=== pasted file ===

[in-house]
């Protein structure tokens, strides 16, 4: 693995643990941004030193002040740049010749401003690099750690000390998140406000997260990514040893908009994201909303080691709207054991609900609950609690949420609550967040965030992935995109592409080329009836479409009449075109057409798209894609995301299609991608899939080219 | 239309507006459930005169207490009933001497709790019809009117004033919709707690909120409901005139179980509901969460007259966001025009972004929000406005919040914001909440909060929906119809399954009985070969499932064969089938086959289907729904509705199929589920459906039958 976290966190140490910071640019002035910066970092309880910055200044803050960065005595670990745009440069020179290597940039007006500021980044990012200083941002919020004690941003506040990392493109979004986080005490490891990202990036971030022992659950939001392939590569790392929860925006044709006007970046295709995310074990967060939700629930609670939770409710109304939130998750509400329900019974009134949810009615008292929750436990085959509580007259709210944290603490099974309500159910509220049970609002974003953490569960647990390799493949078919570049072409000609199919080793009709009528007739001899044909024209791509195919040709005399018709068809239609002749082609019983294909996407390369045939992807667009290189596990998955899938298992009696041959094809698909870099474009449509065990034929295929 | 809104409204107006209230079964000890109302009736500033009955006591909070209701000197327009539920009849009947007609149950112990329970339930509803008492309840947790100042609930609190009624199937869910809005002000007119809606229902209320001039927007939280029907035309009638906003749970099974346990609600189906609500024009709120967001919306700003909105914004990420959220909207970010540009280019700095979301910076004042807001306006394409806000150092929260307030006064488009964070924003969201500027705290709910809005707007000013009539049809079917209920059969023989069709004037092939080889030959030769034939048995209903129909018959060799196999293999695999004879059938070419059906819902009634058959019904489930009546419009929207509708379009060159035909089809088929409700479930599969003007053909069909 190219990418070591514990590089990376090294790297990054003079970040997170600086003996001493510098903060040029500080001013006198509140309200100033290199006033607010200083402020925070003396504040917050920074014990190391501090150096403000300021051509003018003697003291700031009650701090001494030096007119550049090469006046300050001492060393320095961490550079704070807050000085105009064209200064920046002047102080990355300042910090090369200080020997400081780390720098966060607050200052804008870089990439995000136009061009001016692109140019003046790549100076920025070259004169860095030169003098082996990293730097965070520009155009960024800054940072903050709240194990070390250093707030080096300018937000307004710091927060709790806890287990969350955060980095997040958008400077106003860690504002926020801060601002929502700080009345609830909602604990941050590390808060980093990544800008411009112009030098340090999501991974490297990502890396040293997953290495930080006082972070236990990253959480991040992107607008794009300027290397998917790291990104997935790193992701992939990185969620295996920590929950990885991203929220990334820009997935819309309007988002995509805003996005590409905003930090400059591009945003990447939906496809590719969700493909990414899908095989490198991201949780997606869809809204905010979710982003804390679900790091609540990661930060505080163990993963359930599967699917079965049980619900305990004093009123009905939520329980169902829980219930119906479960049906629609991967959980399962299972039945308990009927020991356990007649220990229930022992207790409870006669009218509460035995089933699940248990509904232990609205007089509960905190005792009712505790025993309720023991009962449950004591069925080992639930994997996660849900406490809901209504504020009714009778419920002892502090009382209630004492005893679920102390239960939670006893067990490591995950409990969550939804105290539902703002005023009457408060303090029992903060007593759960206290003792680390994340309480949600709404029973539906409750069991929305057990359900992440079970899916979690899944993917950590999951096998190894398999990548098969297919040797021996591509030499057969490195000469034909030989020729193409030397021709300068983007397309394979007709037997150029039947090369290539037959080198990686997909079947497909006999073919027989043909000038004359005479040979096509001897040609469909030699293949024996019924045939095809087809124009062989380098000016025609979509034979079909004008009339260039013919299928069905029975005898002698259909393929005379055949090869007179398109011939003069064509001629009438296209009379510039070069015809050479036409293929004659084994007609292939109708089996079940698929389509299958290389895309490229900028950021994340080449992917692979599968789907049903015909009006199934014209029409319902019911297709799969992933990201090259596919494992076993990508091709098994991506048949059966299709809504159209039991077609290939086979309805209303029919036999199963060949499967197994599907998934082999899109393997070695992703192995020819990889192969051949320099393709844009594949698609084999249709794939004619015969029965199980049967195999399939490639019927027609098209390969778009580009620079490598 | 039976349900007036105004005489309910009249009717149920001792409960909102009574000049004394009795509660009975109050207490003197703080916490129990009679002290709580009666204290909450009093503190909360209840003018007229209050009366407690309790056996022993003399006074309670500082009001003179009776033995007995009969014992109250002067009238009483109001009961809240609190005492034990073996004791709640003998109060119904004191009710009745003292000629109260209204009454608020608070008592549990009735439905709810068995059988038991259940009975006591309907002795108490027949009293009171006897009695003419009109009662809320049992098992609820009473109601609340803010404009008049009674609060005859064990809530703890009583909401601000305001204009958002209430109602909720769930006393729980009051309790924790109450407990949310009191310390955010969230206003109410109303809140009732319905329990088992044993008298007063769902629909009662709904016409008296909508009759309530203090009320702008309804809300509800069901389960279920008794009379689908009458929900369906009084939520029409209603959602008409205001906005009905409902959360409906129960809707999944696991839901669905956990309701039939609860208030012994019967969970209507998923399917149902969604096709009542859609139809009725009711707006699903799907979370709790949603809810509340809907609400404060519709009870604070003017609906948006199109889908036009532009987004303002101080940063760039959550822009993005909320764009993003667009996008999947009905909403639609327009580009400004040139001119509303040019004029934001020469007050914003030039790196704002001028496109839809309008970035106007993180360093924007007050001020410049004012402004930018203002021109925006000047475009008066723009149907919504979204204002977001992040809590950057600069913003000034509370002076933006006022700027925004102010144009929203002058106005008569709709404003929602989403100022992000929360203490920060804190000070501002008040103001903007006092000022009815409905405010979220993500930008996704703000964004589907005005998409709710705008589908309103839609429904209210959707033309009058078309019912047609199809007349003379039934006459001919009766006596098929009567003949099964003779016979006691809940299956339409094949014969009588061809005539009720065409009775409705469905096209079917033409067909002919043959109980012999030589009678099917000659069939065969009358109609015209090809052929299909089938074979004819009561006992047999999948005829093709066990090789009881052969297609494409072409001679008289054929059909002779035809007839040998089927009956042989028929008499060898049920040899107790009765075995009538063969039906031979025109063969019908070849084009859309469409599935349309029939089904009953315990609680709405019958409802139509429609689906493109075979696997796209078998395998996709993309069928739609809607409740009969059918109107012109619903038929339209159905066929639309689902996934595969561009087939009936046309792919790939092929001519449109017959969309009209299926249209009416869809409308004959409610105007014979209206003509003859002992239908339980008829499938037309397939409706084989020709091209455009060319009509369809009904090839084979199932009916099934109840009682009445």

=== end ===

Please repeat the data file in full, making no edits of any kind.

[in-house]
């Protein structure tokens, strides 16, 4: 693995643990941004030193002040740049010749401003690099750690000390998140406000997260990514040893908009994201909303080691709207054991609900609950609690949420609550967040965030992935995109592409080329009836479409009449075109057409798209894609995301299609991608899939080219 | 239309507006459930005169207490009933001497709790019809009117004033919709707690909120409901005139179980509901969460007259966001025009972004929000406005919040914001909440909060929906119809399954009985070969499932064969089938086959289907729904509705199929589920459906039958 976290966190140490910071640019002035910066970092309880910055200044803050960065005595670990745009440069020179290597940039007006500021980044990012200083941002919020004690941003506040990392493109979004986080005490490891990202990036971030022992659950939001392939590569790392929860925006044709006007970046295709995310074990967060939700629930609670939770409710109304939130998750509400329900019974009134949810009615008292929750436990085959509580007259709210944290603490099974309500159910509220049970609002974003953490569960647990390799493949078919570049072409000609199919080793009709009528007739001899044909024209791509195919040709005399018709068809239609002749082609019983294909996407390369045939992807667009290189596990998955899938298992009696041959094809698909870099474009449509065990034929295929 | 809104409204107006209230079964000890109302009736500033009955006591909070209701000197327009539920009849009947007609149950112990329970339930509803008492309840947790100042609930609190009624199937869910809005002000007119809606229902209320001039927007939280029907035309009638906003749970099974346990609600189906609500024009709120967001919306700003909105914004990420959220909207970010540009280019700095979301910076004042807001306006394409806000150092929260307030006064488009964070924003969201500027705290709910809005707007000013009539049809079917209920059969023989069709004037092939080889030959030769034939048995209903129909018959060799196999293999695999004879059938070419059906819902009634058959019904489930009546419009929207509708379009060159035909089809088929409700479930599969003007053909069909 190219990418070591514990590089990376090294790297990054003079970040997170600086003996001493510098903060040029500080001013006198509140309200100033290199006033607010200083402020925070003396504040917050920074014990190391501090150096403000300021051509003018003697003291700031009650701090001494030096007119550049090469006046300050001492060393320095961490550079704070807050000085105009064209200064920046002047102080990355300042910090090369200080020997400081780390720098966060607050200052804008870089990439995000136009061009001016692109140019003046790549100076920025070259004169860095030169003098082996990293730097965070520009155009960024800054940072903050709240194990070390250093707030080096300018937000307004710091927060709790806890287990969350955060980095997040958008400077106003860690504002926020801060601002929502700080009345609830909602604990941050590390808060980093990544800008411009112009030098340090999501991974490297990502890396040293997953290495930080006082972070236990990253959480991040992107607008794009300027290397998917790291990104997935790193992701992939990185969620295996920590929950990885991203929220990334820009997935819309309007988002995509805003996005590409905003930090400059591009945003990447939906496809590719969700493909990414899908095989490198991201949780997606869809809204905010979710982003804390679900790091609540990661930060505080163990993963359930599967699917079965049980619900305990004093009123009905939520329980169902829980219930119906479960049906629609991967959980399962299972039945308990009927020991356990007649220990229930022992207790409870006669009218509460035995089933699940248990509904232990609205007089509960905190005792009712505790025993309720023991009962449950004591069925080992639930994997996660849900406490809901209504504020009714009778419920002892502090009382209630004492005893679920102390239960939670006893067990490591995950409990969550939804105290539902703002005023009457408060303090029992903060007593759960206290003792680390994340309480949600709404029973539906409750069991929305057990359900992440079970899916979690899944993917950590999951096998190894398999990548098969297919040797021996591509030499057969490195000469034909030989020729193409030397021709300068983007397309394979007709037997150029039947090369290539037959080198990686997909079947497909006999073919027989043909000038004359005479040979096509001897040609469909030699293949024996019924045939095809087809124009062989380098000016025609979509034979079909004008009339260039013919299928069905029975005898002698259909393929005379055949090869007179398109011939003069064509001629009438296209009379510039070069015809050479036409293929004659084994007609292939109708089996079940698929389509299958290389895309490229900028950021994340080449992917692979599968789907049903015909009006199934014209029409319902019911297709799969992933990201090259596919494992076993990508091709098994991506048949059966299709809504159209039991077609290939086979309805209303029919036999199963060949499967197994599907998934082999899109393997070695992703192995020819990889192969051949320099393709844009594949698609084999249709794939004619015969029965199980049967195999399939490639019927027609098209390969778009580009620079490598 | 039976349900007036105004005489309910009249009717149920001792409960909102009574000049004394009795509660009975109050207490003197703080916490129990009679002290709580009666204290909450009093503190909360209840003018007229209050009366407690309790056996022993003399006074309670500082009001003179009776033995007995009969014992109250002067009238009483109001009961809240609190005492034990073996004791709640003998109060119904004191009710009745003292000629109260209204009454608020608070008592549990009735439905709810068995059988038991259940009975006591309907002795108490027949009293009171006897009695003419009109009662809320049992098992609820009473109601609340803010404009008049009674609060005859064990809530703890009583909401601000305001204009958002209430109602909720769930006393729980009051309790924790109450407990949310009191310390955010969230206003109410109303809140009732319905329990088992044993008298007063769902629909009662709904016409008296909508009759309530203090009320702008309804809300509800069901389960279920008794009379689908009458929900369906009084939520029409209603959602008409205001906005009905409902959360409906129960809707999944696991839901669905956990309701039939609860208030012994019967969970209507998923399917149902969604096709009542859609139809009725009711707006699903799907979370709790949603809810509340809907609400404060519709009870604070003017609906948006199109889908036009532009987004303002101080940063760039959550822009993005909320764009993003667009996008999947009905909403639609327009580009400004040139001119509303040019004029934001020469007050914003030039790196704002001028496109839809309008970035106007993180360093924007007050001020410049004012402004930018203002021109925006000047475009008066723009149907919504979204204002977001992040809590950057600069913003000034509370002076933006006022700027925004102010144009929203002058106005008569709709404003929602989403100022992000929360203490920060804190000070501002008040103001903007006092000022009815409905405010979220993500930008996704703000964004589907005005998409709710705008589908309103839609429904209210959707033309009058078309019912047609199809007349003379039934006459001919009766006596098929009567003949099964003779016979006691809940299956339409094949014969009588061809005539009720065409009775409705469905096209079917033409067909002919043959109980012999030589009678099917000659069939065969009358109609015209090809052929299909089938074979004819009561006992047999999948005829093709066990090789009881052969297609494409072409001679008289054929059909002779035809007839040998089927009956042989028929008499060898049920040899107790009765075995009538063969039906031979025109063969019908070849084009859309469409599935349309029939089904009953315990609680709405019958409802139509429609689906493109075979696997796209078998395998996709993309069928739609809607409740009969059918109107012109619903038929339209159905066929639309689902996934595969561009087939009936046309792919790939092929001519449109017959969309009209299926249209009416869809409308004959409610105007014979209206003509003859002992239908339980008829499938037309397939409706084989020709091209455009060319009509369809009904090839084979199932009916099934109840009682009445």